Quote:
Originally Posted by rattlesnake View Post
So you say the smaller caps (22uF 25V) are for filtering the PSU 3.3v, 5v and 12v rails, how does this happen? and what about the other capacitors? What are they for? Stabilizing the current (or is it voltage?) for the ICs?
Well, the small caps may not be only used for the PSUs rails. Some of them could be filters to a 1.5V, 2.5V, or 3.3V linearly-regulated rail that's generated by the motherboard (especially if you see any SOT-232, TO-252, and TO-262/D2PAK regulators with markings like 1117, LM317, 1084, 1085, or 1086 near the caps). My main point is: if the caps are filtering a PSU or a linearly-regulated motherboard rail, then the cap ESR and capacity is not too critical to match exactly.

The caps around the CPU, Northbridge, and RAM are usually more important - especially if they are filtering a buck-regulated rail. You can tell if a power rail is buck-regulated, because there will be a coil/inductor nearby with some MOSFETs around it. On your motherboard above, there is only one: it's right above the Northbridge / next to the CPU socket. On older motherboards like yours (i.e. Pentium, Pentium II, and some Pentium 3), the CPU is the most power-hungry part, and is the only one that will use a buck-regulated rail. Just about everything else will be linearly-regulated. On motherboards made after the Pentium 3 era, you may find more buck-regulated rails (i.e. more inductors/coils).

And yes, capacitors are used to smooth the voltage on whatever rail they are filtering. So for example, that motherboard of yours probably gives the CPU a core voltage of 2.50V. If the caps are bad, the voltage will start to drop down when the CPU is under heavy load or even have very big "dips" if the caps are in very bad condition. Because digital circuits communicate with 1s and 0s (i.e. high voltage for a "1" and no voltage for "0"), if the voltage drops down too much or has sudden "dips" and "spikes", the CPU may mis-interpret a "1" for a "0" and vice-versa. That when you can start getting errors and your computer to crash or even refuse to boot.

Quote:
Originally Posted by rattlesnake View Post
Do you have any reading material that you can recommend me? Maybe something with useful examples I can try and have fun.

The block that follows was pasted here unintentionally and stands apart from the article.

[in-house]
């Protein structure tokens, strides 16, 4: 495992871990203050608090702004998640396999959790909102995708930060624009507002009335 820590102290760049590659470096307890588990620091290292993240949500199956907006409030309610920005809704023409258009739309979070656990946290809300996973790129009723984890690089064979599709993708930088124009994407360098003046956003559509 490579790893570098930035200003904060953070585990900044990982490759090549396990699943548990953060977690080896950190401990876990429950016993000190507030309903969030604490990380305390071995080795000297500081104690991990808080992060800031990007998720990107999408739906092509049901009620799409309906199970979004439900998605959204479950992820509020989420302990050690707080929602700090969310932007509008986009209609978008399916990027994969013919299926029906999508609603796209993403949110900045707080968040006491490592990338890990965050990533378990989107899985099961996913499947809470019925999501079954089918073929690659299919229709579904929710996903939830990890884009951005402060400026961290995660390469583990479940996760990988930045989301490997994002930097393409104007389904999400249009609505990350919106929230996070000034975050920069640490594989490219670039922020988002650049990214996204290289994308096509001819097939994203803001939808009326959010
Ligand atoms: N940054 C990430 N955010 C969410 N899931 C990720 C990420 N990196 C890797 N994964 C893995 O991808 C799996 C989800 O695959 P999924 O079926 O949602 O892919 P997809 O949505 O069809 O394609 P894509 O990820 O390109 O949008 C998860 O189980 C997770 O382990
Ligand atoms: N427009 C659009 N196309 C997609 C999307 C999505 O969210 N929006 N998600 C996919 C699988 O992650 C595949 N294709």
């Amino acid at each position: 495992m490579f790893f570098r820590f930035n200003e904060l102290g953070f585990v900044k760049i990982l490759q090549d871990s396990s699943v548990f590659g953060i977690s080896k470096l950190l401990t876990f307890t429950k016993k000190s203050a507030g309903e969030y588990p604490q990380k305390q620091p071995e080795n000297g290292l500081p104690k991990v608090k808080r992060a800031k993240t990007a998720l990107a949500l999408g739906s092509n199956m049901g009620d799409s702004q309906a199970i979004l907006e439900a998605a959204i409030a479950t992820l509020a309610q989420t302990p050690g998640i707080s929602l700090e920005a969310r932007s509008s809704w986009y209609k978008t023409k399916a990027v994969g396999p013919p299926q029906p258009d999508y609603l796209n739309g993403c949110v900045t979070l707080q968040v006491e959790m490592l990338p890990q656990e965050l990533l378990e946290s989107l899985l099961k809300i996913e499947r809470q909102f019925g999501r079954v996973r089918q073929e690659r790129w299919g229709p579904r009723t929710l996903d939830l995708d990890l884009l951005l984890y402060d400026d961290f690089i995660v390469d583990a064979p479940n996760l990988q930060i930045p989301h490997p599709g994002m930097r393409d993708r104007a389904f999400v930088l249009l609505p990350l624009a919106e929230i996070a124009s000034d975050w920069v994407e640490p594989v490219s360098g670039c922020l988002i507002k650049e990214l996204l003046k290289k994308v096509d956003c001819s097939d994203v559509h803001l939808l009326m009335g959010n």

I can't think of anything formal at the moment. Most of the knowledge about motherboards and their power rails was self-taught (just measuring things with a multimeter to see how things are connected).

But I have posted a number of motherboard and video card threads where I show a break-down of the power rails on those devices. So here are just a few:
https://www.badcaps.net/forum/showthread.php?t=63041
https://www.badcaps.net/forum/showthread.php?t=63211
https://www.badcaps.net/forum/showthread.php?t=63069
https://www.badcaps.net/forum/showthread.php?t=63163
https://www.badcaps.net/forum/showthread.php?t=63164

Quote:
Originally Posted by rattlesnake View Post
One more thing, I have this dead ASROCK K7S41GX motherboard that has 14 1000uF 6.3V / TMZ / (M) 105C / 3 (k) / D b | size=8x11mm capacitors. If I desolder these, and test them, and they are fine, should I use them?
Oh, I forgot to mention... TMZ and TMV is another series from United Chemicon that are known to go bad. They are not as bad as KZG, but I would *not* use them in place of the Sanyo caps around your CPU.

You probably could use them in place of the two bulged Choyo 25V/330 uF cap next to that hot regulator, but don't expect them to last too long (a year or two if you are lucky). Also note that they are only rated for 6.3V, while the original Choyo are 25V. In general, you should not replace caps with ones that have a lower voltage rating. BUT, if the voltage that the new caps are going to see is less than what they are rated for, then you should be fine. If I had to guess, that hot regulator is probably either for the Northbridge, RAM, or AGP bus, so you are unlikely to find more than 3.3V on its output and more than 5V on it's input. Hence why 6.3V caps should work in that spot.

Quote:
Originally Posted by rattlesnake View Post
But I'll be short of 5, and now another question for a change: Is it a wise idea to mix brands and values? How can one tell?
Yeah its fine. If the caps meet the specs of the originals and/or the circuit, then you can use whatever you got on hand.

Last edited by momaka; 12-21-2017 at 06:09 AM..
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Old 12-21-2017, 09:24 AM   #7